I got in touch with Derek Zanetti, aka The Homeless Gospel Choir, on Thursday, towards the end of his drive from Salt Lake City to Spokane. Our conversation was peppered with driving directions as he was making his way towards The Big Dipper for his show that night. Itʻs been a big week for Derek: heʻs in the middle of a successful tour with ’68 and Listener, the Pittsburgh Penguins are in the Stanley Cup Finals and, oh yeah, the video for his new single “Normal” just premiered on NPR music.
“That was a dream come true for me,” he gushed, when I asked how it felt, “I’ve been a long time listener of NPR and I was utterly humbled.” The song—punky, vibrant, and anthemic with its chorus of “Youʻre never gonna be normal, ʻcause youʻre a punk”—was recorded with a full band, a departure from the solo acoustic material found in his live shows and previous two albums.
The change in style was deliberate. “I wanted to have it sound like it does in my head,” he noted. He played his songs for Chris Dos of Anti-Flag, who produced the record, and Chris Stowe of A-F Records, and they agreed. Much of the new record is also done with a full band. He explains, “I shared my vision with friends and we came together collaboratively to make something beautiful.”
One person he considers a friend is Kris from Listener (“he also does Red Sweater Lullaby, you should check it out. Itʻs emo, itʻs really sad… itʻs beautiful, youʻll love it.”), who is the one providing directions on the drive. This is his third time partnering up with the band, and the familiarity this provides makes for a fun and relatively effortless tour. “Itʻs like a traveling punk rock circus,” Zanetti says. Although they’ve had to slog through some long drives along the way, they’ve also had a number of sold out shows, including Pittsburgh, Manhattan, and Boston.
The day after his current tour finishes, he will turn around and head back out again with Zach Quinn from PEARS. The two met after Zanetti hosted the band in his Hazelwood home. “Itʻs way too big for two people,” he notes, “so I let bands stay here and I make them breakfast in the morning.” Heʻs looking forward to getting to know Quinn better during the nine days theyʻre touring together.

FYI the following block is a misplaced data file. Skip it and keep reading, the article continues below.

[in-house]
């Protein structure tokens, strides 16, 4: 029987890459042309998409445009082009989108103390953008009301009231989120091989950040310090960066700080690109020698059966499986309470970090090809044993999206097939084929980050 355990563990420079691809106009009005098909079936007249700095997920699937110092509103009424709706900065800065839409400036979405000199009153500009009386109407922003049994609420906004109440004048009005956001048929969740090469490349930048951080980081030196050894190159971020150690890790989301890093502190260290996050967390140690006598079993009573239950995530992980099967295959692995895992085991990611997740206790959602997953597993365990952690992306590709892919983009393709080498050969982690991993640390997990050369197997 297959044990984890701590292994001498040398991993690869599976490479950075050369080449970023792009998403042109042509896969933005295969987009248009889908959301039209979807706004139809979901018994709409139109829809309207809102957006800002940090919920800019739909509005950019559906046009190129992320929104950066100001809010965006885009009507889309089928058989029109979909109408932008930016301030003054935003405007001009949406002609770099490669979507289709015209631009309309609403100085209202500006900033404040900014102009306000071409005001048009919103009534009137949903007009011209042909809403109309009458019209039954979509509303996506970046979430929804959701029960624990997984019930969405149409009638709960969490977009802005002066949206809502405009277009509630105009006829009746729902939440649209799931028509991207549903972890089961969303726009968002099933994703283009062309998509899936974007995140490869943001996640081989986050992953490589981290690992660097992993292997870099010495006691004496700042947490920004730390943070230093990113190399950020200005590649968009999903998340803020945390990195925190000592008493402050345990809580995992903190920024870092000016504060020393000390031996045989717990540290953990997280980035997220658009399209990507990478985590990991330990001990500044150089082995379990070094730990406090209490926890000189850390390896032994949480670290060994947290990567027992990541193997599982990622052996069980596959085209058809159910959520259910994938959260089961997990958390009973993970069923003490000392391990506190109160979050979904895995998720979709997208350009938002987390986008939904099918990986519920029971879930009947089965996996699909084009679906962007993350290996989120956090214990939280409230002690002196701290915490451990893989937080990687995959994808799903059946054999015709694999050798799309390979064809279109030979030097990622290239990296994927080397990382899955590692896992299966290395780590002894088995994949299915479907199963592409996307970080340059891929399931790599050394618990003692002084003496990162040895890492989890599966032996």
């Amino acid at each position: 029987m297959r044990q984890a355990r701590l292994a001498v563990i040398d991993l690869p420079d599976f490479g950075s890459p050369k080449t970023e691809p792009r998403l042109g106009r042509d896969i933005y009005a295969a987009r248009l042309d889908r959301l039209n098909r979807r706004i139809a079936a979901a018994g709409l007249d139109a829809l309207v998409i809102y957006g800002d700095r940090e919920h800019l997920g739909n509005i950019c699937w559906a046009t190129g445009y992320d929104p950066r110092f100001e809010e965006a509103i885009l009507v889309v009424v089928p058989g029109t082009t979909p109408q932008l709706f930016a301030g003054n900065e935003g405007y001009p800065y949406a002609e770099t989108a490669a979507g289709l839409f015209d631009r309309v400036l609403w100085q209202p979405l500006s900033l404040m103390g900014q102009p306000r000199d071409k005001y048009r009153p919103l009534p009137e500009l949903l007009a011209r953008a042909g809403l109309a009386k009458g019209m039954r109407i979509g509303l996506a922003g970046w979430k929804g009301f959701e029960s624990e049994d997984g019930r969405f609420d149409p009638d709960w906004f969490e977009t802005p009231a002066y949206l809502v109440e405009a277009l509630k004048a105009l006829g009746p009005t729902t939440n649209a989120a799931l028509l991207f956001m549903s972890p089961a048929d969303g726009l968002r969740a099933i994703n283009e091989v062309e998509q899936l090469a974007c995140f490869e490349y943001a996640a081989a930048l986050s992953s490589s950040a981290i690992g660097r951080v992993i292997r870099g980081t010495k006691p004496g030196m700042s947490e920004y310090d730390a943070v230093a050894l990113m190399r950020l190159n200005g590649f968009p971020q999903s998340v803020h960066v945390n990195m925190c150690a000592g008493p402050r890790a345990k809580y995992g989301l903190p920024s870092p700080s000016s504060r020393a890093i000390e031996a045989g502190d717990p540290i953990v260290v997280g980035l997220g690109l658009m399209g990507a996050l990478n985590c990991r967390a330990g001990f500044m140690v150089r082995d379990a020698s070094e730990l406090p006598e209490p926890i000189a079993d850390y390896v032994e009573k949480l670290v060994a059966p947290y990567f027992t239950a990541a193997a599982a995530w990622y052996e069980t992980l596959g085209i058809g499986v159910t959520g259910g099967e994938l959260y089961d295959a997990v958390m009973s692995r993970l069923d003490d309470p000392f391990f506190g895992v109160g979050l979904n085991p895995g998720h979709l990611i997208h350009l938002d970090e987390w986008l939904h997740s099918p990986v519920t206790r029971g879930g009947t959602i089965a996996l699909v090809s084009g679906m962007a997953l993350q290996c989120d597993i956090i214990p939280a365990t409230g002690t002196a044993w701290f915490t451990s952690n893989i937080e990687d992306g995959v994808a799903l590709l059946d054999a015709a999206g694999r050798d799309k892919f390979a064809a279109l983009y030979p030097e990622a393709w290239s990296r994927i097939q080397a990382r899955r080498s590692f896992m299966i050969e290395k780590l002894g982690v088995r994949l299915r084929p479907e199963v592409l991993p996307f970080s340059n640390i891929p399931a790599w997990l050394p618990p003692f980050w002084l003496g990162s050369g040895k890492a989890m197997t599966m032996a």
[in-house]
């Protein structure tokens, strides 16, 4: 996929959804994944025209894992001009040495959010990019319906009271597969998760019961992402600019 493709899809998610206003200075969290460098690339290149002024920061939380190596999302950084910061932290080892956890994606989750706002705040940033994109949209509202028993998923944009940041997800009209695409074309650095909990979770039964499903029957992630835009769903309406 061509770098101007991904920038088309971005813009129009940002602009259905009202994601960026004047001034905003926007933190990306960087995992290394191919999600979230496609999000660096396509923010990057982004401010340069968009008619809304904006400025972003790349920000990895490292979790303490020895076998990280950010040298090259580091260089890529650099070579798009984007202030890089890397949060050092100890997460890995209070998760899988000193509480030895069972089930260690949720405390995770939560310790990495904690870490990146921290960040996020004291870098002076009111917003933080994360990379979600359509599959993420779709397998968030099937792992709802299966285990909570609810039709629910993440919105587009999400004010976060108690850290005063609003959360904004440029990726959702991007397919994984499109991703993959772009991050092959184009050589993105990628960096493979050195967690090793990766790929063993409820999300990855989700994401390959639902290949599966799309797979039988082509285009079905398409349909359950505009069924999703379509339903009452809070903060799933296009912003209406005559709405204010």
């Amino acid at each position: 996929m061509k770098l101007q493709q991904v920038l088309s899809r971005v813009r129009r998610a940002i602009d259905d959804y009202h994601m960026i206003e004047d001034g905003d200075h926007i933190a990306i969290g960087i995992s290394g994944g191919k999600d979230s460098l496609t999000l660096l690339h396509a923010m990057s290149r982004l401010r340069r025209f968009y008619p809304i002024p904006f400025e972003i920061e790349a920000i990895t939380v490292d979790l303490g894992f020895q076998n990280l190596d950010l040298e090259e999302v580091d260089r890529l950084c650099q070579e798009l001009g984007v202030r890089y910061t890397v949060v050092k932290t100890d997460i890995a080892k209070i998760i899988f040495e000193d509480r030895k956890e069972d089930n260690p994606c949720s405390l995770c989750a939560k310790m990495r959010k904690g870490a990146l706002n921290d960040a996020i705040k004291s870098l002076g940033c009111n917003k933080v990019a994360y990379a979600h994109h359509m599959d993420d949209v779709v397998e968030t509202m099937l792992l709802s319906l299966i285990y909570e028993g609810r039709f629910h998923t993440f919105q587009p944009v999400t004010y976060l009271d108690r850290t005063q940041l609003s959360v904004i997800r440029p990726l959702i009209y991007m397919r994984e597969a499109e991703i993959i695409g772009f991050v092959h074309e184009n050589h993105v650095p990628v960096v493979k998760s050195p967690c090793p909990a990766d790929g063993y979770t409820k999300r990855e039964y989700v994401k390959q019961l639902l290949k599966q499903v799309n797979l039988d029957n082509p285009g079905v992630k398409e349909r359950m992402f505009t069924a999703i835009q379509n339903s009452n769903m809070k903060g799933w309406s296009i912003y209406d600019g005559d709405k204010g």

While weʻre talking touring, I asked if he has a dream band or musician that heʻd love to tour with. His response is instantaneous: Green Day. The choice is unsurprising, considering Zanetti often mentions during his shows the profound impact that their record “Dookie” has had on him. In his song “Normal” he notes, “I found my escape in that Green Day tape / when the songs would end weʻd just rewind them.”
In the song, Zanetti sings about growing up feeling like an outsider. Most of the songs he writes are deeply personal, with many focusing on his political beliefs or struggles with mental illness. “The only way I can have power over my own struggle is to openly talk about it,” he explains. He notes that he is often approached after shows by audience members, many teenagers, who want to share their own issues with him. “I would much rather just be honest about it and be forthright; thereʻs a lot of healing to be had in that.”
While Zanetti typically is involved with additional projects—he draws, paints, and has published two books—he is currently devoted to getting his record out and touring in support of it. “I feel like the luckiest person in the whole world to make music and to be content with my involvement in punk music,” he says. He encourages younger musicians, those just starting out, to keep the path, donʻt water, and stick to their morals and values. He sums it up, “Punk is like a title to me, like being a doctor or a lawyer. Itʻs a badge I wear with pride.”
Of course, this being Punksburgh, I also had to throw in a few Pittsburgh specific questions—
Favorite Local Artists/Businesses: Seth LeDonne (“they make amazing art and theyʻre always putting their best foot forward.”); City Paperʻs Meg Fair (“her journalism is exceptional, and Iʻm not just saying that because she did a piece on me.”); and Ink Division (“those guys are great.”).